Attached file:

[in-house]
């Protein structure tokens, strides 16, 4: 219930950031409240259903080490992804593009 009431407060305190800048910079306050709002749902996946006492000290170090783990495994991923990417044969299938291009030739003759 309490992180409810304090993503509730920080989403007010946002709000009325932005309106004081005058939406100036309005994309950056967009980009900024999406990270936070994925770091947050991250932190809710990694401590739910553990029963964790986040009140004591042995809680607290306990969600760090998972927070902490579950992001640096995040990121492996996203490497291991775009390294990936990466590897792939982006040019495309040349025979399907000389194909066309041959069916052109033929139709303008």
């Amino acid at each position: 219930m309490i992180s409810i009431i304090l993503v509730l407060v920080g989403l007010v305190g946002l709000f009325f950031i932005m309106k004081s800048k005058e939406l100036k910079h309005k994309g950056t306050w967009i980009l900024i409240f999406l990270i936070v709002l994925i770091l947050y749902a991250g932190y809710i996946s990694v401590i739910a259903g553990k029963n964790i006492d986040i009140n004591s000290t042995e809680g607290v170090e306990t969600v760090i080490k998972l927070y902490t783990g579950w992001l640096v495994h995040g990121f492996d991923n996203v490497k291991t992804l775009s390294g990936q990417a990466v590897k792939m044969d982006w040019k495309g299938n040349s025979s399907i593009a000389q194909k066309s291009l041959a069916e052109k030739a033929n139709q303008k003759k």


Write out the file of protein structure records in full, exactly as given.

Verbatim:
[in-house]
């Protein structure tokens, strides 16, 4: 219930950031409240259903080490992804593009 009431407060305190800048910079306050709002749902996946006492000290170090783990495994991923990417044969299938291009030739003759 309490992180409810304090993503509730920080989403007010946002709000009325932005309106004081005058939406100036309005994309950056967009980009900024999406990270936070994925770091947050991250932190809710990694401590739910553990029963964790986040009140004591042995809680607290306990969600760090998972927070902490579950992001640096995040990121492996996203490497291991775009390294990936990466590897792939982006040019495309040349025979399907000389194909066309041959069916052109033929139709303008």
């Amino acid at each position: 219930m309490i992180s409810i009431i304090l993503v509730l407060v920080g989403l007010v305190g946002l709000f009325f950031i932005m309106k004081s800048k005058e939406l100036k910079h309005k994309g950056t306050w967009i980009l900024i409240f999406l990270i936070v709002l994925i770091l947050y749902a991250g932190y809710i996946s990694v401590i739910a259903g553990k029963n964790i006492d986040i009140n004591s000290t042995e809680g607290v170090e306990t969600v760090i080490k998972l927070y902490t783990g579950w992001l640096v495994h995040g990121f492996d991923n996203v490497k291991t992804l775009s390294g990936q990417a990466v590897k792939m044969d982006w040019k495309g299938n040349s025979s399907i593009a000389q194909k066309s291009l041959a069916e052109k030739a033929n139709q303008k003759k």